It's up to parents to take immediate action: As the saying goes, "get them up off the seats and out on the streets."
Considering the great strides in medical and nutritional science reported almost daily in the media, most of us expect our children to live healthier, longer lives than us. Indeed, throughout human history, that has been the norm - each generation has lived longer than the previous one. Unless we take immediate and drastic action, however, that trend is about to reverse.
The University of South Australia's global research project on child fitness makes disquieting reading. The research findings, released at The American Heart Association's annual meeting in November 2013, show that when today's parents and grandparents were children, they were significantly fitter than children are now. The researchers examined 50 studies on running endurance - a reliable measure of cardiovascular fitness - carried out between 1964 and 2010 on more than 25 million children aged between nine and seventeen from 28 mostly rich countries. They compared cardiovascular fitness figures and found that children today are, on average, 15% less fit than their parents were at the same age. That means, for example, that children today take about 90 seconds longer to run a mile than their parents did in 1975. In fact, children's endurance fell by an average of 5% per decade between 1970 and 2000. The figure for the US was 6%.
Extrapolating the data forward, the researchers estimate that in later life these children will be more susceptible to many serious illnesses like heart disease and strokes, and will die younger than the previous generation. Advances in medical and nutritional sciences will not counteract the damage caused by unhealthy lifestyles.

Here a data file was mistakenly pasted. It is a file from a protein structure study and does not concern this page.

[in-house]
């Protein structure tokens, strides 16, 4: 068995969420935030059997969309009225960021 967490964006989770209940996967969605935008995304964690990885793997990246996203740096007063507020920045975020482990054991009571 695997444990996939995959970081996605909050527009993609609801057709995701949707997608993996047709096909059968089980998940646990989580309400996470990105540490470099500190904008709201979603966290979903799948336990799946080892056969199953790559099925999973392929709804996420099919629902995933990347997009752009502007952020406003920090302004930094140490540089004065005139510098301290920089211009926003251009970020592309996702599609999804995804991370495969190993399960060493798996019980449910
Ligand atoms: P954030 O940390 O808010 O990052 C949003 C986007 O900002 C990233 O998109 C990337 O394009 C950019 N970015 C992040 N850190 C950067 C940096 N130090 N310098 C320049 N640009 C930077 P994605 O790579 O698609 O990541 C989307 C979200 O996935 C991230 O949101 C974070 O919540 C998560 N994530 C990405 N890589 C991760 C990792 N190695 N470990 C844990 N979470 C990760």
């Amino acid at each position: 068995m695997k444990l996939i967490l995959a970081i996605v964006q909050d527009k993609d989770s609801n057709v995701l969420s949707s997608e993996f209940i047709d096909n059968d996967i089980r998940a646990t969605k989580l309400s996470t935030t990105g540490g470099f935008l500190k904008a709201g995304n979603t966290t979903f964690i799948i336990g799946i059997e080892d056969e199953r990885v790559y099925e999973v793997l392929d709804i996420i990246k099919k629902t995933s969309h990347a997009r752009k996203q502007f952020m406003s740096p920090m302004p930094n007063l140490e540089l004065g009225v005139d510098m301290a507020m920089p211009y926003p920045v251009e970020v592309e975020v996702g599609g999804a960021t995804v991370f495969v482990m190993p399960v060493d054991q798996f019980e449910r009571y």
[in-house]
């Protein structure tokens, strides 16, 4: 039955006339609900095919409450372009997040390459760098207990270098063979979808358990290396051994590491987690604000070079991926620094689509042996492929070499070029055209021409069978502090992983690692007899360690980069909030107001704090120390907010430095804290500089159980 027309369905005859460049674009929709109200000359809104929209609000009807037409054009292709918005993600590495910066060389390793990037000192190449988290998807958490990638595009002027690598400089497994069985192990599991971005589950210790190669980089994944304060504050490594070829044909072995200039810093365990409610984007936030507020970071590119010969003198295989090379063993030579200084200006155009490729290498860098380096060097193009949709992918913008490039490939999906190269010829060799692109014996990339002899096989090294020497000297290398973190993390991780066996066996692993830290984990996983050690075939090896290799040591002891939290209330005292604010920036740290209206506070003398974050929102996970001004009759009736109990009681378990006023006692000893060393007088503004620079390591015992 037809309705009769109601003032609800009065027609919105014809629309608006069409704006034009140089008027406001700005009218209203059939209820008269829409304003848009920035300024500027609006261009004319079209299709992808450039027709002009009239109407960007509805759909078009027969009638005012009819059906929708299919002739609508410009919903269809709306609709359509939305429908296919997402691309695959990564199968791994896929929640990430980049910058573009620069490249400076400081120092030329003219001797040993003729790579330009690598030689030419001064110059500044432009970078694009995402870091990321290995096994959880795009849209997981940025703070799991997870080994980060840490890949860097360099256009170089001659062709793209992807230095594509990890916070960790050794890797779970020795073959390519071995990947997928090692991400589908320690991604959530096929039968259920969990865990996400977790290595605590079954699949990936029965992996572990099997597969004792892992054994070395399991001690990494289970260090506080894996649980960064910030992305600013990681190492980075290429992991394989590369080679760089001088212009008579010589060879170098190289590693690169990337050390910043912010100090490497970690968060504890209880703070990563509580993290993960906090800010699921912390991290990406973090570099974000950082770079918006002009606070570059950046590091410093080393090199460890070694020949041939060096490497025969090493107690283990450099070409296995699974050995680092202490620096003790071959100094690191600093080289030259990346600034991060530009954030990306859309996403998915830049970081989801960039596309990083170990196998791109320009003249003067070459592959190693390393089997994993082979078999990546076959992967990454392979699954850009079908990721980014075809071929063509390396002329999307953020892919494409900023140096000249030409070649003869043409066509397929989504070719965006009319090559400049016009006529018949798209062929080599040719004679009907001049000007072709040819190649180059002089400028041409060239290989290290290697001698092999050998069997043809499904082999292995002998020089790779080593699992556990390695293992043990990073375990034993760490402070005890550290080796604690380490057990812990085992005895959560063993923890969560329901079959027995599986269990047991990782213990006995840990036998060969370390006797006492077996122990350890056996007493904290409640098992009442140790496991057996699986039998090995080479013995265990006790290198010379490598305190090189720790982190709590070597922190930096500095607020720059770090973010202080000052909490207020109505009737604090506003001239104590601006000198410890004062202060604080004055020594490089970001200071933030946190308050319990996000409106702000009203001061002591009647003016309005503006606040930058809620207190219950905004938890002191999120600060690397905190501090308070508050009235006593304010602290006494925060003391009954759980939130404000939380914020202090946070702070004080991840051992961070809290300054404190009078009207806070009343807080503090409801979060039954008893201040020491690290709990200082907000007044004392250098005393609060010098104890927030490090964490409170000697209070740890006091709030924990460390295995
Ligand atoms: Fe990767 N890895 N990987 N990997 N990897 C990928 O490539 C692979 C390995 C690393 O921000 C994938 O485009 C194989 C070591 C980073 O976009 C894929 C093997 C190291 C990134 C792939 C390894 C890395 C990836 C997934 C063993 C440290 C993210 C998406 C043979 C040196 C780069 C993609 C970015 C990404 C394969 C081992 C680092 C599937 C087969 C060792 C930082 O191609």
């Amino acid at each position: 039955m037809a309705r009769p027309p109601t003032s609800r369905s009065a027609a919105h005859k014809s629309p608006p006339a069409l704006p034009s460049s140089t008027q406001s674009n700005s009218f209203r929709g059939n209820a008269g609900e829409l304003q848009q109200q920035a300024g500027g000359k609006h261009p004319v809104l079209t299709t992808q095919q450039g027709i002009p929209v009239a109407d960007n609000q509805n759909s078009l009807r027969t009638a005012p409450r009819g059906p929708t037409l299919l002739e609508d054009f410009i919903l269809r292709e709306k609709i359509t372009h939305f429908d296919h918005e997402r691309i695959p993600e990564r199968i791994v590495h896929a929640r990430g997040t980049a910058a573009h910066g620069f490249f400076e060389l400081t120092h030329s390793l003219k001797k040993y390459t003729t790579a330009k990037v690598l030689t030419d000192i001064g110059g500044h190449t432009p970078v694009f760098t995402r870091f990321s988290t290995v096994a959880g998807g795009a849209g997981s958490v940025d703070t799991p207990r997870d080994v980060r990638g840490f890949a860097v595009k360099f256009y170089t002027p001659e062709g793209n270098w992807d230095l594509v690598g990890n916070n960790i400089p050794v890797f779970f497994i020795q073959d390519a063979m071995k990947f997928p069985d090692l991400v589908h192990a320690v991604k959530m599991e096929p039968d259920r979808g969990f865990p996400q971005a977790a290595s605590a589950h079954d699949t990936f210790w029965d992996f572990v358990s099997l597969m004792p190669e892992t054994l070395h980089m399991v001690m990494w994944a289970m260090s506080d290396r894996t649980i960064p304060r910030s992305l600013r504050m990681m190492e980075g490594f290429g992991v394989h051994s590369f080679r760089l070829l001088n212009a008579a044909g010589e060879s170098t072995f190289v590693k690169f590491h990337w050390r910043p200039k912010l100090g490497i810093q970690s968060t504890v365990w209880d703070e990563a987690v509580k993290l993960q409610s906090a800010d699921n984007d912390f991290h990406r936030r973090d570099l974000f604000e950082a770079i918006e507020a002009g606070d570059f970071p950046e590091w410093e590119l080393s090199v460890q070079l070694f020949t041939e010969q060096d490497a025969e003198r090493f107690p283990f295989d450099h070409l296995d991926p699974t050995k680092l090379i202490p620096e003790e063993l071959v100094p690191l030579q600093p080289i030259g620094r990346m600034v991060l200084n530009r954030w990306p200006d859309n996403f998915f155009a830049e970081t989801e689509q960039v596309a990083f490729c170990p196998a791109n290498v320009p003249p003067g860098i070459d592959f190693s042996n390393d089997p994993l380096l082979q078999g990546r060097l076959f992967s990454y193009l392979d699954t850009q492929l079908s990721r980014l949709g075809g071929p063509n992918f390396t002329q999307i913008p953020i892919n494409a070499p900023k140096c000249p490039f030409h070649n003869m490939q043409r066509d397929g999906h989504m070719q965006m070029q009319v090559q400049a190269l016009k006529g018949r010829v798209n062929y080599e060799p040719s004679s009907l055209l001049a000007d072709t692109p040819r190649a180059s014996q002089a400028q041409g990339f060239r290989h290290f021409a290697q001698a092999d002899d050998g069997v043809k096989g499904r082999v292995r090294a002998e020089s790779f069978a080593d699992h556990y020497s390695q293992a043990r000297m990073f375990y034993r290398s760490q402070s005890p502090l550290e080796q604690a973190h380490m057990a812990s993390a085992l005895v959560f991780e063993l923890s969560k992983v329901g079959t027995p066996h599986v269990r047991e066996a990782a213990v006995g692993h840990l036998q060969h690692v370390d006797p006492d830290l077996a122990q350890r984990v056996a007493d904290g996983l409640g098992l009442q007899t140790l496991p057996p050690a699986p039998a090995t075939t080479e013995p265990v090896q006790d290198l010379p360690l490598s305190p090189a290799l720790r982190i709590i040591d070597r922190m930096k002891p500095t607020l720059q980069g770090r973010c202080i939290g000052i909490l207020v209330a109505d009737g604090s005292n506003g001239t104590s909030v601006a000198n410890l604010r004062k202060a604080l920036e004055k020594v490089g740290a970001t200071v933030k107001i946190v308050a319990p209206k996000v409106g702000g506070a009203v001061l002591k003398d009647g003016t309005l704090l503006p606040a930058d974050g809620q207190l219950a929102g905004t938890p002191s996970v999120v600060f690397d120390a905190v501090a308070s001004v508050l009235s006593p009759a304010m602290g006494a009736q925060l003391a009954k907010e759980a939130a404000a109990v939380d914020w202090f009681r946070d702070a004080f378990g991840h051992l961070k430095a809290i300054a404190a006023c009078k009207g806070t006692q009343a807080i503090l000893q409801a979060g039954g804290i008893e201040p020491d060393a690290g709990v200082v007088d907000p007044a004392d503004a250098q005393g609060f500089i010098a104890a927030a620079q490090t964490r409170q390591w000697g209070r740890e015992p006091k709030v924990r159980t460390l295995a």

Parents, however, are perfectly placed not only to counteract the damage, but also to prevent it from happening in the first place. The solution is to introduce a lifestyle modification plan for their children. It should include these three elements:
. More exercise. Children should exercise for at least one hour each day. They can do it in a few brief sessions or in one longer session. Most physical activities are suitable as long as they mainly exercise the body's big muscles and increase the heart rate. Swimming and running are ideal, but cycling or brisk walking can also be part of the regime. Crucially, they must do it every day.
. Less sitting. Regular, prolonged sitting is harmful, even if children exercise for an hour a day. According to Professor Francois Carré, sport cardiologist at the University of Rennes in France, prolonged sitting promotes inflammation, oxidative stress, and unhealthy cholesterol levels, and increases the risk of developing diabetes and hypertension. "We have known since the 1990s that the more time you spend sitting, the less long you are likely to live," he told Le Figaro Newspaper, when asked about the Australian research.
. Diet. Most store-prepared meals, fast foods, and sugary drinks are not just nutritionally deficient, but are packed with substances like saturated fat, sodium chloride (table salt), and sugar, which are unhealthy, even in relatively small quantities. Young people should avoid such food, and instead, eat a balanced diet rich in fresh vegetables, fresh fruit, cereals, fish and poultry. Ideally, all their meals should be prepared and cooked at home.
None of this is very surprising. Many young people lead sedentary lifestyles; some are obviously overweight. Unlike their parents when they were young, many are driven to and from school. After school, they spend hours on their smartphones, computers, video consoles, and watching television. Only their fingers get any exercise.
It's up to parents to take immediate action: As the saying goes, "get them up off the seats and out on the streets." If today's mothers and fathers do nothing, they could well outlive their own children. That is hardly the way Mother Nature intended it.